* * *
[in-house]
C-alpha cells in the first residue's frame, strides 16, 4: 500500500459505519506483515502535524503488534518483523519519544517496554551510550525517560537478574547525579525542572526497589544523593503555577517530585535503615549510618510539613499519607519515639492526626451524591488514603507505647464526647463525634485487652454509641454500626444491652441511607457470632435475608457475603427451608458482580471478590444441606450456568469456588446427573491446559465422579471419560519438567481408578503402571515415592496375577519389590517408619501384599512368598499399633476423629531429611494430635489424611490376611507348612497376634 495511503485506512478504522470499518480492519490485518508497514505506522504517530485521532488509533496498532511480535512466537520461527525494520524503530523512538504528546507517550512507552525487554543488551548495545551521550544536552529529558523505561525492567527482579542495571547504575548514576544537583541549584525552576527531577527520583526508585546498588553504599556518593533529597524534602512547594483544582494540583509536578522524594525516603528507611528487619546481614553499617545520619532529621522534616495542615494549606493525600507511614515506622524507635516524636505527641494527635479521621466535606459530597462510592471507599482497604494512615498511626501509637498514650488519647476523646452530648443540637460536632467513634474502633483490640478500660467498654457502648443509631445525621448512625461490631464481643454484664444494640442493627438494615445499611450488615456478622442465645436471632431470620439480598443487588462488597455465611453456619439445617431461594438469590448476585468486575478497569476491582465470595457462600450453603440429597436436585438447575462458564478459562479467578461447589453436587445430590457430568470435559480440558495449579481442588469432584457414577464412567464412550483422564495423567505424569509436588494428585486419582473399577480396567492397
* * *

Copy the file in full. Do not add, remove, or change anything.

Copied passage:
[in-house]
C-alpha cells in the first residue's frame, strides 16, 4: 500500500459505519506483515502535524503488534518483523519519544517496554551510550525517560537478574547525579525542572526497589544523593503555577517530585535503615549510618510539613499519607519515639492526626451524591488514603507505647464526647463525634485487652454509641454500626444491652441511607457470632435475608457475603427451608458482580471478590444441606450456568469456588446427573491446559465422579471419560519438567481408578503402571515415592496375577519389590517408619501384599512368598499399633476423629531429611494430635489424611490376611507348612497376634 495511503485506512478504522470499518480492519490485518508497514505506522504517530485521532488509533496498532511480535512466537520461527525494520524503530523512538504528546507517550512507552525487554543488551548495545551521550544536552529529558523505561525492567527482579542495571547504575548514576544537583541549584525552576527531577527520583526508585546498588553504599556518593533529597524534602512547594483544582494540583509536578522524594525516603528507611528487619546481614553499617545520619532529621522534616495542615494549606493525600507511614515506622524507635516524636505527641494527635479521621466535606459530597462510592471507599482497604494512615498511626501509637498514650488519647476523646452530648443540637460536632467513634474502633483490640478500660467498654457502648443509631445525621448512625461490631464481643454484664444494640442493627438494615445499611450488615456478622442465645436471632431470620439480598443487588462488597455465611453456619439445617431461594438469590448476585468486575478497569476491582465470595457462600450453603440429597436436585438447575462458564478459562479467578461447589453436587445430590457430568470435559480440558495449579481442588469432584457414577464412567464412550483422564495423567505424569509436588494428585486419582473399577480396567492397